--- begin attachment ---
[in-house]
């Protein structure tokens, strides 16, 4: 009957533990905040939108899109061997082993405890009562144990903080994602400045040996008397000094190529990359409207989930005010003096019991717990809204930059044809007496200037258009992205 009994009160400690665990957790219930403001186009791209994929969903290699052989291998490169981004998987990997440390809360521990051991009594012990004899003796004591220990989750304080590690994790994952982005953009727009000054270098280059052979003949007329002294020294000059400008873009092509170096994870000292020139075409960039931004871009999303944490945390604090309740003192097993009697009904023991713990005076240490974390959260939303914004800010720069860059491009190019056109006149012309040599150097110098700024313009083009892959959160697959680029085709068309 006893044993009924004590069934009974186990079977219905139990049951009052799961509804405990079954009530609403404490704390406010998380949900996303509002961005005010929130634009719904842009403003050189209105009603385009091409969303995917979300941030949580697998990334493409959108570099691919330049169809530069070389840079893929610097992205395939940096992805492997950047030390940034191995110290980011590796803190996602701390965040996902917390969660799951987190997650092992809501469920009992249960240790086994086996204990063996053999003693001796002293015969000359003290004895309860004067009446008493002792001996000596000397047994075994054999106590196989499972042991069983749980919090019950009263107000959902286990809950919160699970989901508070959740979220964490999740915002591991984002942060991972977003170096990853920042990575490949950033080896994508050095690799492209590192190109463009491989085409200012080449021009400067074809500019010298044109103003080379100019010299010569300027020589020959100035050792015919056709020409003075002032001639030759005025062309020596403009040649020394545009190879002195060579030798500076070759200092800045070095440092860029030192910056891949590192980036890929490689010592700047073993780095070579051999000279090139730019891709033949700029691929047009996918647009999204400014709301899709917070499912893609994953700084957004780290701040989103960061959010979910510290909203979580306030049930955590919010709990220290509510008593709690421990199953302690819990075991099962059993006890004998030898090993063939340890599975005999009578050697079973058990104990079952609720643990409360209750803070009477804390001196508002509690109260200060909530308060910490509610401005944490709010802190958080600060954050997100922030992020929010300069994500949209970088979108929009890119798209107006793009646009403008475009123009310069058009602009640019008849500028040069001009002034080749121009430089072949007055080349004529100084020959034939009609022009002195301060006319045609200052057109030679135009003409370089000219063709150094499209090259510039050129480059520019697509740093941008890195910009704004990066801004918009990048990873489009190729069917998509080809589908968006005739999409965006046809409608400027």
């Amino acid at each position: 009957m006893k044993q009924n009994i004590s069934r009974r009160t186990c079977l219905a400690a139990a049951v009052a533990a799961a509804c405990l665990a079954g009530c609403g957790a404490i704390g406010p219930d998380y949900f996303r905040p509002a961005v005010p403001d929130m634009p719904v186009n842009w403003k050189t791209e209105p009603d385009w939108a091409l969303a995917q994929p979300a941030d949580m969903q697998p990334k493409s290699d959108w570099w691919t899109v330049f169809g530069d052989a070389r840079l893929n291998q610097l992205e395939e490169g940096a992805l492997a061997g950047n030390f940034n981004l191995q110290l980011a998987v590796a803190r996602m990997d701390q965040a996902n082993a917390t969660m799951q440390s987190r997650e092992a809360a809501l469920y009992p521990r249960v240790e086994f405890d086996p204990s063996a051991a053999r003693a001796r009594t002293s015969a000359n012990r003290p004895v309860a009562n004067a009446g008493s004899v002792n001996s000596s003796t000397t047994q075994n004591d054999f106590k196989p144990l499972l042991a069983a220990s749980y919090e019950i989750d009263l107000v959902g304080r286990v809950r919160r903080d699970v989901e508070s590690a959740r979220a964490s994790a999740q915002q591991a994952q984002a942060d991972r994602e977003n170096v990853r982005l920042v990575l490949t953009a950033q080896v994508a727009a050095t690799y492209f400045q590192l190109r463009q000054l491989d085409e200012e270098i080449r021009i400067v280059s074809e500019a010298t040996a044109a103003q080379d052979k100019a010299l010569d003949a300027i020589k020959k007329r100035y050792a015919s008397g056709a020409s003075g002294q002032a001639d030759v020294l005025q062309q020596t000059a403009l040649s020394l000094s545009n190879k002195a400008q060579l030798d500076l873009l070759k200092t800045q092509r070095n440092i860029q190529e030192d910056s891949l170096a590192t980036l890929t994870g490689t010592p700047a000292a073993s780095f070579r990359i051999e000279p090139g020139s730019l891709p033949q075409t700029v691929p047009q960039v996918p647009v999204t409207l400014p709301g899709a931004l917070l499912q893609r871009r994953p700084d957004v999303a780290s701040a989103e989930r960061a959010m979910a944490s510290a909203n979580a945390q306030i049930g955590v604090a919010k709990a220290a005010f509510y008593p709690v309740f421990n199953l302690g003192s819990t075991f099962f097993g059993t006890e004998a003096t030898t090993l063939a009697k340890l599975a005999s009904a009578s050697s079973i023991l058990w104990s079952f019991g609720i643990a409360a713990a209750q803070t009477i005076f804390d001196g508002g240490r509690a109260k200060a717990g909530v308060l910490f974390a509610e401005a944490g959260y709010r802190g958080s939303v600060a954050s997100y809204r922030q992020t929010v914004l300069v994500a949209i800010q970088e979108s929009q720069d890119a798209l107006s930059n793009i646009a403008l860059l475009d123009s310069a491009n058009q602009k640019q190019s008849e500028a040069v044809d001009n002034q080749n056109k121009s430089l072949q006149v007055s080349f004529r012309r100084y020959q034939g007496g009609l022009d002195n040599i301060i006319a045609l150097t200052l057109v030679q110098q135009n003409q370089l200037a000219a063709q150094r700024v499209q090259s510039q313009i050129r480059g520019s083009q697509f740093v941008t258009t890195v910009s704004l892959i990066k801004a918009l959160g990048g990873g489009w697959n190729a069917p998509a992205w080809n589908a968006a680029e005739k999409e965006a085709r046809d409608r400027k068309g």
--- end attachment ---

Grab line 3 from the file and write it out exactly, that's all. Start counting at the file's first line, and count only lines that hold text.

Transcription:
């Amino acid at each position: 009957m006893k044993q009924n009994i004590s069934r009974r009160t186990c079977l219905a400690a139990a049951v009052a533990a799961a509804c405990l665990a079954g009530c609403g957790a404490i704390g406010p219930d998380y949900f996303r905040p509002a961005v005010p403001d929130m634009p719904v186009n842009w403003k050189t791209e209105p009603d385009w939108a091409l969303a995917q994929p979300a941030d949580m969903q697998p990334k493409s290699d959108w570099w691919t899109v330049f169809g530069d052989a070389r840079l893929n291998q610097l992205e395939e490169g940096a992805l492997a061997g950047n030390f940034n981004l191995q110290l980011a998987v590796a803190r996602m990997d701390q965040a996902n082993a917390t969660m799951q440390s987190r997650e092992a809360a809501l469920y009992p521990r249960v240790e086994f405890d086996p204990s063996a051991a053999r003693a001796r009594t002293s015969a000359n012990r003290p004895v309860a009562n004067a009446g008493s004899v002792n001996s000596s003796t000397t047994q075994n004591d054999f106590k196989p144990l499972l042991a069983a220990s749980y919090e019950i989750d009263l107000v959902g304080r286990v809950r919160r903080d699970v989901e508070s590690a959740r979220a964490s994790a999740q915002q591991a994952q984002a942060d991972r994602e977003n170096v990853r982005l920042v990575l490949t953009a950033q080896v994508a727009a050095t690799y492209f400045q590192l190109r463009q000054l491989d085409e200012e270098i080449r021009i400067v280059s074809e500019a010298t040996a044109a103003q080379d052979k100019a010299l010569d003949a300027i020589k020959k007329r100035y050792a015919s008397g056709a020409s003075g002294q002032a001639d030759v020294l005025q062309q020596t000059a403009l040649s020394l000094s545009n190879k002195a400008q060579l030798d500076l873009l070759k200092t800045q092509r070095n440092i860029q190529e030192d910056s891949l170096a590192t980036l890929t994870g490689t010592p700047a000292a073993s780095f070579r990359i051999e000279p090139g020139s730019l891709p033949q075409t700029v691929p047009q960039v996918p647009v999204t409207l400014p709301g899709a931004l917070l499912q893609r871009r994953p700084d957004v999303a780290s701040a989103e989930r960061a959010m979910a944490s510290a909203n979580a945390q306030i049930g955590v604090a919010k709990a220290a005010f509510y008593p709690v309740f421990n199953l302690g003192s819990t075991f099962f097993g059993t006890e004998a003096t030898t090993l063939a009697k340890l599975a005999s009904a009578s050697s079973i023991l058990w104990s079952f019991g609720i643990a409360a713990a209750q803070t009477i005076f804390d001196g508002g240490r509690a109260k200060a717990g909530v308060l910490f974390a509610e401005a944490g959260y709010r802190g958080s939303v600060a954050s997100y809204r922030q992020t929010v914004l300069v994500a949209i800010q970088e979108s929009q720069d890119a798209l107006s930059n793009i646009a403008l860059l475009d123009s310069a491009n058009q602009k640019q190019s008849e500028a040069v044809d001009n002034q080749n056109k121009s430089l072949q006149v007055s080349f004529r012309r100084y020959q034939g007496g009609l022009d002195n040599i301060i006319a045609l150097t200052l057109v030679q110098q135009n003409q370089l200037a000219a063709q150094r700024v499209q090259s510039q313009i050129r480059g520019s083009q697509f740093v941008t258009t890195v910009s704004l892959i990066k801004a918009l959160g990048g990873g489009w697959n190729a069917p998509a992205w080809n589908a968006a680029e005739k999409e965006a085709r046809d409608r400027k068309g």